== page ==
Paying Pilgrimage To ‘Holey’ Cheese

Switzerland is known for many foods…of course there are a few that are a little strange to the typical American, BUT most Swiss foods, including their chocolate and various other treats, are so legendary that even non-Swiss foods are trying to be associated with the small, neutral, country.

Cheese…glorious Swiss cheese. A counter of this stuff is a beautiful sight, sure to leave you breath stinking but your soul happy.

BUT, there is one Swiss delicacy that really is a king among the greats…CHEESE. But not just any cheese…Nutty, earthy, melty, AOC-protected, Swiss Gruyère Cheese.

When people think ‘swiss-cheese’ they often first think of the large-holed,  nonsense sold in vacuumed-sealed packages at Wal-Mart. But REAL Swiss Gruyère cheese has a profound taste, and makes anything labeled  ‘swiss-cheese’  that you ever pulled from a plastic wrapper seem rubbery and bland. Oh… and REAL Swiss Gruyère does not have big holes either.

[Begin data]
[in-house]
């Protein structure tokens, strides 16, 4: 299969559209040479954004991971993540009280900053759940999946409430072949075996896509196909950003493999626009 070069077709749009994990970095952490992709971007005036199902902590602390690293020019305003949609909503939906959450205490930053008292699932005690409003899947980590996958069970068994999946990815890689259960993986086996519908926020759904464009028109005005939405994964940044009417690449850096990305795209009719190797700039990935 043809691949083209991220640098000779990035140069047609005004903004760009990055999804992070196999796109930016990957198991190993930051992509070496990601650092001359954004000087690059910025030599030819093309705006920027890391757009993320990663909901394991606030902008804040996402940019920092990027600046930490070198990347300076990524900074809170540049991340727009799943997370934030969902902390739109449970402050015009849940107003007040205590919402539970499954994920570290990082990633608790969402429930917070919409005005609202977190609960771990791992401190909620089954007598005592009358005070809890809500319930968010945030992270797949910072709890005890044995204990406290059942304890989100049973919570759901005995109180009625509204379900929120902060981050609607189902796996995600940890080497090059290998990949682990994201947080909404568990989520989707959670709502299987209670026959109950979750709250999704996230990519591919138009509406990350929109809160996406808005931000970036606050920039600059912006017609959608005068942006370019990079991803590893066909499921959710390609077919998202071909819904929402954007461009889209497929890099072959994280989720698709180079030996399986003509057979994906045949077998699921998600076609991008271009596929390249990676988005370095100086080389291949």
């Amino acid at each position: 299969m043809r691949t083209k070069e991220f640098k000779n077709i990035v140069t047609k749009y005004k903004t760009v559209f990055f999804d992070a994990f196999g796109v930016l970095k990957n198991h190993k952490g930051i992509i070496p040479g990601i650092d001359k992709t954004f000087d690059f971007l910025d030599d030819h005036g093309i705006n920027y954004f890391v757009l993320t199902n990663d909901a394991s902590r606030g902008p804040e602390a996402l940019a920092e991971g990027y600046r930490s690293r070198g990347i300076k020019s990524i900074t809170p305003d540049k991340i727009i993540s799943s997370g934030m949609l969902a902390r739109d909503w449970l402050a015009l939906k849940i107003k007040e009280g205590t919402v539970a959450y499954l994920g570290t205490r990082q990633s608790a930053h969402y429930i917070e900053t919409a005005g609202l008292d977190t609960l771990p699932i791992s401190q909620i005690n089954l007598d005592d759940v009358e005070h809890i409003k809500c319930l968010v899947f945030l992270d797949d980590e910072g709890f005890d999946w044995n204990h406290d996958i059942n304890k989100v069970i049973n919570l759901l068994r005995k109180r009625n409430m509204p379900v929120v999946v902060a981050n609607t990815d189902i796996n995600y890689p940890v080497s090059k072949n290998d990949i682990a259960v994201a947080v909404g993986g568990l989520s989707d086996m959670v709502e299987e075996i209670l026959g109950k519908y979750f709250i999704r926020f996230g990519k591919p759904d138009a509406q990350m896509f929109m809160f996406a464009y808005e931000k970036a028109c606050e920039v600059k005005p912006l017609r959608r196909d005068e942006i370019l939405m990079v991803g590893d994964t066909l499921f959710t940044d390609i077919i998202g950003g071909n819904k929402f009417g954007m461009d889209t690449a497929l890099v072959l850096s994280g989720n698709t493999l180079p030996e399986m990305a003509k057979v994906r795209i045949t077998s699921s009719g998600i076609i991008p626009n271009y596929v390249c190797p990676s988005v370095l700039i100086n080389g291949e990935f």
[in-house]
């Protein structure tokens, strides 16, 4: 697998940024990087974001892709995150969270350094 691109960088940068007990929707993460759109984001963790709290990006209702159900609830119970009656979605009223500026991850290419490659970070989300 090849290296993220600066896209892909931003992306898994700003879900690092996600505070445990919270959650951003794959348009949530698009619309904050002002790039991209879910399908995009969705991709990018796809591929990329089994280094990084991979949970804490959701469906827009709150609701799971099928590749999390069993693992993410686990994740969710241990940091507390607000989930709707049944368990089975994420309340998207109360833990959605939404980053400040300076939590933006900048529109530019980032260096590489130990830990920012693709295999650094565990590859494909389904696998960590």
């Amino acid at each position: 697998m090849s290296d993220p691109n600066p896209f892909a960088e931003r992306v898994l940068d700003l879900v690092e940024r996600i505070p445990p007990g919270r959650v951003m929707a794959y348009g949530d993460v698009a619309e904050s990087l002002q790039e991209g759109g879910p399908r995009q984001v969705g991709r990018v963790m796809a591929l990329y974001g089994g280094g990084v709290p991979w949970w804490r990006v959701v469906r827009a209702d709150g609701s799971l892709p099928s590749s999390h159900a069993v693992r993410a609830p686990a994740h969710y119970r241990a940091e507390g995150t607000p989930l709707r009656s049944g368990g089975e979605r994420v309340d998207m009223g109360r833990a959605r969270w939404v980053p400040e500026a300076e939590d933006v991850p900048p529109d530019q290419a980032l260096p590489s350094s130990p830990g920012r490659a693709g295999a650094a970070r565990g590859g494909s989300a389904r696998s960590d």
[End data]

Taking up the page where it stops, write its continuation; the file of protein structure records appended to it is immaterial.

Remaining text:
I am a complete believer in the ‘power‘ of Gruyère and frequently preach how amazing it is. I have become a loyal follower of Gruyère, and let it guide me to tasty creations that I then brag about to my friends and family.

So whenever I go hiking in the Alps, I always try to pay pilgrimage to the holly birthplace of Gruyère.

The town (and region) of Gruyère, about 45 minutes drive down the valley from Lake Geneva, is the only place in the world where TRUE Swiss Gruyère can be made. If it is not made in this region, with milk from their  cows, then it cannot be the real “AOC” protected stuff. It has been like this for a long time, and guarantees that the high Swiss standards for taste and quality are always reached.